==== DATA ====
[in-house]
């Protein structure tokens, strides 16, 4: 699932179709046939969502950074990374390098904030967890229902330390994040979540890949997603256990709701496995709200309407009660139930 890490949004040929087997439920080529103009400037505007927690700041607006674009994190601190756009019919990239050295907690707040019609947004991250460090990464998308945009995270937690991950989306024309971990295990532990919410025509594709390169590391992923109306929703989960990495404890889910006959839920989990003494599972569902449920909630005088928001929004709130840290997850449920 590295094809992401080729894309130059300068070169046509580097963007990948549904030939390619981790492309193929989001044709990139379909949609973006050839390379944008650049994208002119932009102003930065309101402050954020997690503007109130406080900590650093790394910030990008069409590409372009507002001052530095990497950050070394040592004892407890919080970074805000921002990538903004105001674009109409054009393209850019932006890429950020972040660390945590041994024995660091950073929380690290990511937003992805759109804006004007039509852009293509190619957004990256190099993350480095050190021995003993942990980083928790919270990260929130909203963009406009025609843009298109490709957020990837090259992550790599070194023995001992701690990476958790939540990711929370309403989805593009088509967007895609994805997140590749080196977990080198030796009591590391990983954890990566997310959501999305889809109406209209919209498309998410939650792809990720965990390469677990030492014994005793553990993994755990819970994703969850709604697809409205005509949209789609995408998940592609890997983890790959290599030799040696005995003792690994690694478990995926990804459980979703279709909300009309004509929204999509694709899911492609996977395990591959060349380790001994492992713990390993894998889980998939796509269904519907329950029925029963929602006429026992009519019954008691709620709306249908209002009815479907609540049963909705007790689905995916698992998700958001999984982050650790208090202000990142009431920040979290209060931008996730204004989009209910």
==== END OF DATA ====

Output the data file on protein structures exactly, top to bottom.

[in-house]
């Protein structure tokens, strides 16, 4: 699932179709046939969502950074990374390098904030967890229902330390994040979540890949997603256990709701496995709200309407009660139930 890490949004040929087997439920080529103009400037505007927690700041607006674009994190601190756009019919990239050295907690707040019609947004991250460090990464998308945009995270937690991950989306024309971990295990532990919410025509594709390169590391992923109306929703989960990495404890889910006959839920989990003494599972569902449920909630005088928001929004709130840290997850449920 590295094809992401080729894309130059300068070169046509580097963007990948549904030939390619981790492309193929989001044709990139379909949609973006050839390379944008650049994208002119932009102003930065309101402050954020997690503007109130406080900590650093790394910030990008069409590409372009507002001052530095990497950050070394040592004892407890919080970074805000921002990538903004105001674009109409054009393209850019932006890429950020972040660390945590041994024995660091950073929380690290990511937003992805759109804006004007039509852009293509190619957004990256190099993350480095050190021995003993942990980083928790919270990260929130909203963009406009025609843009298109490709957020990837090259992550790599070194023995001992701690990476958790939540990711929370309403989805593009088509967007895609994805997140590749080196977990080198030796009591590391990983954890990566997310959501999305889809109406209209919209498309998410939650792809990720965990390469677990030492014994005793553990993994755990819970994703969850709604697809409205005509949209789609995408998940592609890997983890790959290599030799040696005995003792690994690694478990995926990804459980979703279709909300009309004509929204999509694709899911492609996977395990591959060349380790001994492992713990390993894998889980998939796509269904519907329950029925029963929602006429026992009519019954008691709620709306249908209002009815479907609540049963909705007790689905995916698992998700958001999984982050650790208090202000990142009431920040979290209060931008996730204004989009209910």